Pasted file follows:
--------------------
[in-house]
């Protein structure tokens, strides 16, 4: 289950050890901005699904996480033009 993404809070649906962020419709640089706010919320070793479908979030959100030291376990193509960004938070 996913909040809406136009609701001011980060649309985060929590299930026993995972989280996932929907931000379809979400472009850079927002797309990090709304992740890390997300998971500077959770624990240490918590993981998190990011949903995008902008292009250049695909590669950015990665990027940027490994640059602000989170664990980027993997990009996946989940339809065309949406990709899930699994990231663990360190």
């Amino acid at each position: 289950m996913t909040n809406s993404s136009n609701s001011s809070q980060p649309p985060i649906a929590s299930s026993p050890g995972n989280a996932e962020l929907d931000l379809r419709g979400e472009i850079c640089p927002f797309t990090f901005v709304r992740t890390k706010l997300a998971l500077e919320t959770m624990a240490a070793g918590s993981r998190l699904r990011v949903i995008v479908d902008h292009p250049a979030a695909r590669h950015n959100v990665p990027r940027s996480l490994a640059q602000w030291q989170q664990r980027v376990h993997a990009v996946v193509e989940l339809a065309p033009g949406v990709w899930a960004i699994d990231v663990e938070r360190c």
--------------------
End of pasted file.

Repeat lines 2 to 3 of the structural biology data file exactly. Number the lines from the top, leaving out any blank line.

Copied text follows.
């Protein structure tokens, strides 16, 4: 289950050890901005699904996480033009 993404809070649906962020419709640089706010919320070793479908979030959100030291376990193509960004938070 996913909040809406136009609701001011980060649309985060929590299930026993995972989280996932929907931000379809979400472009850079927002797309990090709304992740890390997300998971500077959770624990240490918590993981998190990011949903995008902008292009250049695909590669950015990665990027940027490994640059602000989170664990980027993997990009996946989940339809065309949406990709899930699994990231663990360190």
């Amino acid at each position: 289950m996913t909040n809406s993404s136009n609701s001011s809070q980060p649309p985060i649906a929590s299930s026993p050890g995972n989280a996932e962020l929907d931000l379809r419709g979400e472009i850079c640089p927002f797309t990090f901005v709304r992740t890390k706010l997300a998971l500077e919320t959770m624990a240490a070793g918590s993981r998190l699904r990011v949903i995008v479908d902008h292009p250049a979030a695909r590669h950015n959100v990665p990027r940027s996480l490994a640059q602000w030291q989170q664990r980027v376990h993997a990009v996946v193509e989940l339809a065309p033009g949406v990709w899930a960004i699994d990231v663990e938070r360190c």